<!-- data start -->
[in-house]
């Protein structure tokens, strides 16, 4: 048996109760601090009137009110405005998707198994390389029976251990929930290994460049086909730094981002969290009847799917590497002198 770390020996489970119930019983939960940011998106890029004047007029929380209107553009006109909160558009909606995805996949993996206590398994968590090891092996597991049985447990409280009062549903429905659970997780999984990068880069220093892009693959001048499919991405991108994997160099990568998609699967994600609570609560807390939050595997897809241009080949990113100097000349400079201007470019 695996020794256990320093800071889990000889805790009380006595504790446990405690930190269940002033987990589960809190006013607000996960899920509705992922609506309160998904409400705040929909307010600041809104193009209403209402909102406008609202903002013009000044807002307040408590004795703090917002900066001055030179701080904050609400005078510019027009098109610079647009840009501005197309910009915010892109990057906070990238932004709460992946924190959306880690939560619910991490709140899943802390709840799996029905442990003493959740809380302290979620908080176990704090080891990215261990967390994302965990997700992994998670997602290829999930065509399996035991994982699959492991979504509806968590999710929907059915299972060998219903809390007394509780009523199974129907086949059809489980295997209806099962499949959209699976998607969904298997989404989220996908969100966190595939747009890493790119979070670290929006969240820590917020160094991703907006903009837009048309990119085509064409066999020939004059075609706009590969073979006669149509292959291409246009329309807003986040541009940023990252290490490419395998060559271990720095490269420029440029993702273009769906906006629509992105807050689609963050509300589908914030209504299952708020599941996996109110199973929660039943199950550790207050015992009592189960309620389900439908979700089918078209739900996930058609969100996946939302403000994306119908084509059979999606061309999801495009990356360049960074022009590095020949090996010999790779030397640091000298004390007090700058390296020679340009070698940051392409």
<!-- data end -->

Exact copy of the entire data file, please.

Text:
[in-house]
């Protein structure tokens, strides 16, 4: 048996109760601090009137009110405005998707198994390389029976251990929930290994460049086909730094981002969290009847799917590497002198 770390020996489970119930019983939960940011998106890029004047007029929380209107553009006109909160558009909606995805996949993996206590398994968590090891092996597991049985447990409280009062549903429905659970997780999984990068880069220093892009693959001048499919991405991108994997160099990568998609699967994600609570609560807390939050595997897809241009080949990113100097000349400079201007470019 695996020794256990320093800071889990000889805790009380006595504790446990405690930190269940002033987990589960809190006013607000996960899920509705992922609506309160998904409400705040929909307010600041809104193009209403209402909102406008609202903002013009000044807002307040408590004795703090917002900066001055030179701080904050609400005078510019027009098109610079647009840009501005197309910009915010892109990057906070990238932004709460992946924190959306880690939560619910991490709140899943802390709840799996029905442990003493959740809380302290979620908080176990704090080891990215261990967390994302965990997700992994998670997602290829999930065509399996035991994982699959492991979504509806968590999710929907059915299972060998219903809390007394509780009523199974129907086949059809489980295997209806099962499949959209699976998607969904298997989404989220996908969100966190595939747009890493790119979070670290929006969240820590917020160094991703907006903009837009048309990119085509064409066999020939004059075609706009590969073979006669149509292959291409246009329309807003986040541009940023990252290490490419395998060559271990720095490269420029440029993702273009769906906006629509992105807050689609963050509300589908914030209504299952708020599941996996109110199973929660039943199950550790207050015992009592189960309620389900439908979700089918078209739900996930058609969100996946939302403000994306119908084509059979999606061309999801495009990356360049960074022009590095020949090996010999790779030397640091000298004390007090700058390296020679340009070698940051392409």